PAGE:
Saturday, May 20, 2017

DysfunctionAle (Columbus Craft Beer Week Collaboration Beer) Review

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If you're not familiar with it, this is Columbus Craft Beer Week (CCBW), a celebration of all things having to do with Columbus Craft Beer with events happening nightly, all ending with a beer festival called Six One Pour. The Six One Pour festival has breweries from all over this great state and is put on by the Ohio Craft Brewer's Association (visit and for more information).  

CCBW has been fun for the last 3 years. It's a time for breweries to collaborate, celebrate, and enjoy/give back to the community that supports them. The first year (2015), breweries were paired up with a 'name out of a hat' type drawing, there ended up being 7 different collaboration beers made for it (find a listing at Pat's Pint's blog) with the Six One Pour event happening at the old Brewer's Gate building. That was like a greenhouse where it was 90+ degrees in there, you had to drink beer to stay cool and quasi hydrated. There was also the tallest tap handle contest (see below picture). 2016 had a single collaboration beer, Saison 994, brewed with 16 breweries at North High's facility. The Six One Pour event was moved to Huntington Park (home of the Columbus Clippers). 

(2015 Six One Pour's tallest tap handle competition/winner)

2017 sees the Six One Pour event returning to Huntington Park, but a different take on the collaboration beer. 20 different breweries gathered at Columbus Brewing Company in early April to brew 60 barrels (31.5 gallons per barrel, barrel being a unit of measure in this instance, not the oaken vessels used to age wine/spirits) of a hoppy pale ale ( for a list of breweries, or see below). This beer is the first collaboration for CCBW to be packaged. Half of this beer was canned, while the other half was kegged off for your enjoyment at bars/growler fill locations/festivals. We had to snag a few of these cans for ourselves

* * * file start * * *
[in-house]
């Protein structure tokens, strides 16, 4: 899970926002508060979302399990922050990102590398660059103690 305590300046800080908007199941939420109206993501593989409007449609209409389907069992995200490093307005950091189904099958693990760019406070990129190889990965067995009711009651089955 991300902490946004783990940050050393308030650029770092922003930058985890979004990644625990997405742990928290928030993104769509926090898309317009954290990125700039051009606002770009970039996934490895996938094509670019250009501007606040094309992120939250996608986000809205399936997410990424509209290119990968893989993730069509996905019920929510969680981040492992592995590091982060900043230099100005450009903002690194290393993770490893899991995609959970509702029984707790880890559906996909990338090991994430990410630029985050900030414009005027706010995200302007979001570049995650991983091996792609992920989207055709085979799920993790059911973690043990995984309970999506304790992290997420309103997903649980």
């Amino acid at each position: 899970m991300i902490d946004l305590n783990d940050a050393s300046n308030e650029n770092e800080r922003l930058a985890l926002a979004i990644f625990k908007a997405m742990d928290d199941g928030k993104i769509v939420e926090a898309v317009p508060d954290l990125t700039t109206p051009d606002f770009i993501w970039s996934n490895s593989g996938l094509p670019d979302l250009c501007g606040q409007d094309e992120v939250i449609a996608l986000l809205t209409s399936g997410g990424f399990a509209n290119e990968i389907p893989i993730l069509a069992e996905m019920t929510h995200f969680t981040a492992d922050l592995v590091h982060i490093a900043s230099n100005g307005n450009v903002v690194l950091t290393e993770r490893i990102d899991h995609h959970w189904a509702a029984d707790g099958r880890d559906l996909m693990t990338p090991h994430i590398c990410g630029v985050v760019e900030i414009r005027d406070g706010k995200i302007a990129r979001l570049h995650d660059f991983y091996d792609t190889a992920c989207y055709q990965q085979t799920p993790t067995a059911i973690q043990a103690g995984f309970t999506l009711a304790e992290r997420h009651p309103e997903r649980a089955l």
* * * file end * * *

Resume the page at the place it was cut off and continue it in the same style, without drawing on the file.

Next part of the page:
Enough dicking around. It's the end of Columbus Beer Week and we'd be doing an injustice to this great industry if we didn't do something for it. We bring you our review of this collaboration beer. It's weird, I can't find any reviews on it other than Untappd and even there, there aren't that many reviews. People have written about the brew day (see Pat's Pints). This historic brew needs recognition.

This pours a very clear orange-brown color (see picture). It's been 2 hours since I poured it and snapped the picture at the top (had to research the 2015 collaborations as I couldn't remember how many were done, then my best friend/neighbor popped by for beer/talk/bourbon). The head on this is still remaining, almost like it was just poured.
Yes, I let this warm up for a while. Maybe longer than I should have, but interruptions happen, just like life. As I get back into the groove of writing, I put on some thinking music and finish my bourbon, followed by a palate cleanser of cheap American lager.

As I mentioned, this is clear. This is a picture of this blog post so far, looking through the beer glass.  

The aroma on this is stellar; citrus fruit heavy, hints of pine and sweetness. The initial sip is a whirlwind of flavors starting with a lighter bitterness that instantly goes into a wave of malty sweetness; two row graininess with lighter hints of honey. Then the malty rush dissipates as the hops start to come toward the front. Citrus, candy, lighter notes of pine (like the aroma). These drop out and leave a grassy-like flavor while light bitterness slowly builds, leaving a slight numbing sensation on the tongue. Smooth drinking, lighter body at only 5.9%, this would not suck to have in the summer months as a 'doing yard work in the sun' beer. It's a solid pale ale with a great balance of flavors.